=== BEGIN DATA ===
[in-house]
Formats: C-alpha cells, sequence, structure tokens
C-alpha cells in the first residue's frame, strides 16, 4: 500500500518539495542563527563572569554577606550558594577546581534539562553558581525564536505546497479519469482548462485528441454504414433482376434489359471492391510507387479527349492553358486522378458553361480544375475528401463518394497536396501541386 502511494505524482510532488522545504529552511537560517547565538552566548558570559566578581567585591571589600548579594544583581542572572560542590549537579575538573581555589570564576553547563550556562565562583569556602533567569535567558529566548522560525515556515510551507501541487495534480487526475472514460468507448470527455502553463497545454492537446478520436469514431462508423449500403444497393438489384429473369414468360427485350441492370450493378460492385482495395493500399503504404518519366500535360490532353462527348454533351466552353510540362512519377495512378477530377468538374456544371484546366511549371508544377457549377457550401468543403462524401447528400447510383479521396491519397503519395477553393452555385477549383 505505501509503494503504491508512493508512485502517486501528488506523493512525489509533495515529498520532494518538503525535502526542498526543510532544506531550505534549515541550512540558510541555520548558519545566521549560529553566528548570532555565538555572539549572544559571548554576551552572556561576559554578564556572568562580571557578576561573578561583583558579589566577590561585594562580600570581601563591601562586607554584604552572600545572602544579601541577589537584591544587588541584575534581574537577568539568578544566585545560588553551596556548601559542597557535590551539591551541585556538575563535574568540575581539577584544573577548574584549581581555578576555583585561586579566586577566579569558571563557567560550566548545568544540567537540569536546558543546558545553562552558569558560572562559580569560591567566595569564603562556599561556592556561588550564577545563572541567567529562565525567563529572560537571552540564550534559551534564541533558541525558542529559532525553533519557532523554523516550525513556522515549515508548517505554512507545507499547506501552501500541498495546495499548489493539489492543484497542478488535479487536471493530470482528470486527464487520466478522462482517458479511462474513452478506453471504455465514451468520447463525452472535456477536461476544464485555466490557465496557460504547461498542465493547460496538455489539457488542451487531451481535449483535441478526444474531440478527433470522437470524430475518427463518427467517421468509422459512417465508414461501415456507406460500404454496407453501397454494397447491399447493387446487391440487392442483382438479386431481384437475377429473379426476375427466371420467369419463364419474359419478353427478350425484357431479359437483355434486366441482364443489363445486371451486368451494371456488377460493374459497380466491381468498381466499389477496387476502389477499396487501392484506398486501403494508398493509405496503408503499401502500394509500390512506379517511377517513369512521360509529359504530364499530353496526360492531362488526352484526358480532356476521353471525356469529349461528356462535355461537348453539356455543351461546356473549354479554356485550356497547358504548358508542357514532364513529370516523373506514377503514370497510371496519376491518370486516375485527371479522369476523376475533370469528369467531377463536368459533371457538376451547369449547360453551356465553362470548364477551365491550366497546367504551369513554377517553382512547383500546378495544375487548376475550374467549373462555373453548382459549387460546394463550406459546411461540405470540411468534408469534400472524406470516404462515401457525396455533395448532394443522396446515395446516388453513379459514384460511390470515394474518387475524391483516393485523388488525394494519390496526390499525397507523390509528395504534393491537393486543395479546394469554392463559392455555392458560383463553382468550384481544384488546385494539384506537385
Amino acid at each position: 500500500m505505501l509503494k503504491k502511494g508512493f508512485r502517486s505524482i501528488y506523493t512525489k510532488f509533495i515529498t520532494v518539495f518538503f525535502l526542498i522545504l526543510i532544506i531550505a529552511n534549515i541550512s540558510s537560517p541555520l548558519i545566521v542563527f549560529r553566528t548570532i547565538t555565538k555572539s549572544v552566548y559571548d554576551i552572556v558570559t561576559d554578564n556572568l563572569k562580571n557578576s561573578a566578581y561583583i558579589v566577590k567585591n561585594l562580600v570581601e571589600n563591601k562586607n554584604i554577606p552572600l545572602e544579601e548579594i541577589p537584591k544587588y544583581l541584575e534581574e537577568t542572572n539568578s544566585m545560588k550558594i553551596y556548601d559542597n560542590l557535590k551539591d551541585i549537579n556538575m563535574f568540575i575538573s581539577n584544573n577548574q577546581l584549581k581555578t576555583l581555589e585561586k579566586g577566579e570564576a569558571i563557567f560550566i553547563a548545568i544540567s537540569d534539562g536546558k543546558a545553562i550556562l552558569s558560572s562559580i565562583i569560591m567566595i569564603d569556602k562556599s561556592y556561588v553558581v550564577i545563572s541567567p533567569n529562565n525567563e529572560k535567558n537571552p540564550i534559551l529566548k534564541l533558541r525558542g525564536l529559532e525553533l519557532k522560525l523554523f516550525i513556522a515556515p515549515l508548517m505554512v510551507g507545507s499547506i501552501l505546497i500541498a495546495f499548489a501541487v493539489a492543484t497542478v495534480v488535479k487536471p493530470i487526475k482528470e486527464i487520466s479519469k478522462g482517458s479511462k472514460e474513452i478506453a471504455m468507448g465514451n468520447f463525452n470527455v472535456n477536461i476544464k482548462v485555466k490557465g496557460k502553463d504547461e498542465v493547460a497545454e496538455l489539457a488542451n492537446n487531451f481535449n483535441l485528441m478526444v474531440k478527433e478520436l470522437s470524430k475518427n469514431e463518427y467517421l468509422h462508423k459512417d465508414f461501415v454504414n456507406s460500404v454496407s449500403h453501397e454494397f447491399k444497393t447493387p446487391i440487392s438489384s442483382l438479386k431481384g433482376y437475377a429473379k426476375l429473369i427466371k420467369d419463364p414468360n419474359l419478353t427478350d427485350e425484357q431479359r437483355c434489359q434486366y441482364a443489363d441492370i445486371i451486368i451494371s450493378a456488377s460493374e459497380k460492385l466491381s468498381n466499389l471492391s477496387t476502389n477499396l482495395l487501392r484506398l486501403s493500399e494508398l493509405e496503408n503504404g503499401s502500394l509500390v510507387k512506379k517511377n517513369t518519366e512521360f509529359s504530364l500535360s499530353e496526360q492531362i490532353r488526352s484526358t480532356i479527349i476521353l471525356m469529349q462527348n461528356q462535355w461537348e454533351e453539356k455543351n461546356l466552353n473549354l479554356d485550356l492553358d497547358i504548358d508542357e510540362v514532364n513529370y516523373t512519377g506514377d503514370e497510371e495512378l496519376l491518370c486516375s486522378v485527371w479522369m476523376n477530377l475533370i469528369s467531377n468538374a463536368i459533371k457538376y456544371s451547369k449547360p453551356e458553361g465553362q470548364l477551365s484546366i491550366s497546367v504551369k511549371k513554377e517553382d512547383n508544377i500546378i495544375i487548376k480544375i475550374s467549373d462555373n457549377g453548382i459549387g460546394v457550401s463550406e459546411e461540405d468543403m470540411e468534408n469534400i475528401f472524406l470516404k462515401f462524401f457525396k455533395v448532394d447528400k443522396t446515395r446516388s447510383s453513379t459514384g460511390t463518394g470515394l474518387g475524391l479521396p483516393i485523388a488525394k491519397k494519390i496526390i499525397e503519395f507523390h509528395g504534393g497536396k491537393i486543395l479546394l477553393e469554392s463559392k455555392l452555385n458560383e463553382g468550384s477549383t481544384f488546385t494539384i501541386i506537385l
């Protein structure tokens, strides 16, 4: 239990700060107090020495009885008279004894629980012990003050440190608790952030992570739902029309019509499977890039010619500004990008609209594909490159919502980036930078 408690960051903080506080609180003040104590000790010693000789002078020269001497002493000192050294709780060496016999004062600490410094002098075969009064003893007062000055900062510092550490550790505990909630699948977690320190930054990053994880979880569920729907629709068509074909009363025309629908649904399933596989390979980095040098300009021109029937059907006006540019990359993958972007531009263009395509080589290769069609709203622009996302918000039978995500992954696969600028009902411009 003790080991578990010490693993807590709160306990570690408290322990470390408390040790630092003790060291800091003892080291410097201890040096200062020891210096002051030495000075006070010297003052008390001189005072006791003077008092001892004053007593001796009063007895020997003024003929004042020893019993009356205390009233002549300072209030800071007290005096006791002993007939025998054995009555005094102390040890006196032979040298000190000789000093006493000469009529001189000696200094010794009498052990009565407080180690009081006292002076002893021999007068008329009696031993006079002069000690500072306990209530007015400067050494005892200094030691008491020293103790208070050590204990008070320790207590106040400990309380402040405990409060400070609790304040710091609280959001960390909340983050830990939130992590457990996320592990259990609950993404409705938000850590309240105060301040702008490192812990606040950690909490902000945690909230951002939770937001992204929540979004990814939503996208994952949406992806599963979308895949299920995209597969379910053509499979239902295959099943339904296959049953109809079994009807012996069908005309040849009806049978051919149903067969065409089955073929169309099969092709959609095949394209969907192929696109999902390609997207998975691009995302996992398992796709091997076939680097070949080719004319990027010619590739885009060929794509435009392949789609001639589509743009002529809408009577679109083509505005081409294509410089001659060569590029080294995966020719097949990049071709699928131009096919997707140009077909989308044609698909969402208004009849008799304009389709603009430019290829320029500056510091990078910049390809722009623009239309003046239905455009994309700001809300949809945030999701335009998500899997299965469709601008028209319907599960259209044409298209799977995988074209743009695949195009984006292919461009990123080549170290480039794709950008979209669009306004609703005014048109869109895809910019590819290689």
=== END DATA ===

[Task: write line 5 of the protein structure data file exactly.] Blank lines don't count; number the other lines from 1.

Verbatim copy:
């Protein structure tokens, strides 16, 4: 239990700060107090020495009885008279004894629980012990003050440190608790952030992570739902029309019509499977890039010619500004990008609209594909490159919502980036930078 408690960051903080506080609180003040104590000790010693000789002078020269001497002493000192050294709780060496016999004062600490410094002098075969009064003893007062000055900062510092550490550790505990909630699948977690320190930054990053994880979880569920729907629709068509074909009363025309629908649904399933596989390979980095040098300009021109029937059907006006540019990359993958972007531009263009395509080589290769069609709203622009996302918000039978995500992954696969600028009902411009 003790080991578990010490693993807590709160306990570690408290322990470390408390040790630092003790060291800091003892080291410097201890040096200062020891210096002051030495000075006070010297003052008390001189005072006791003077008092001892004053007593001796009063007895020997003024003929004042020893019993009356205390009233002549300072209030800071007290005096006791002993007939025998054995009555005094102390040890006196032979040298000190000789000093006493000469009529001189000696200094010794009498052990009565407080180690009081006292002076002893021999007068008329009696031993006079002069000690500072306990209530007015400067050494005892200094030691008491020293103790208070050590204990008070320790207590106040400990309380402040405990409060400070609790304040710091609280959001960390909340983050830990939130992590457990996320592990259990609950993404409705938000850590309240105060301040702008490192812990606040950690909490902000945690909230951002939770937001992204929540979004990814939503996208994952949406992806599963979308895949299920995209597969379910053509499979239902295959099943339904296959049953109809079994009807012996069908005309040849009806049978051919149903067969065409089955073929169309099969092709959609095949394209969907192929696109999902390609997207998975691009995302996992398992796709091997076939680097070949080719004319990027010619590739885009060929794509435009392949789609001639589509743009002529809408009577679109083509505005081409294509410089001659060569590029080294995966020719097949990049071709699928131009096919997707140009077909989308044609698909969402208004009849008799304009389709603009430019290829320029500056510091990078910049390809722009623009239309003046239905455009994309700001809300949809945030999701335009998500899997299965469709601008028209319907599960259209044409298209799977995988074209743009695949195009984006292919461009990123080549170290480039794709950008979209669009306004609703005014048109869109895809910019590819290689």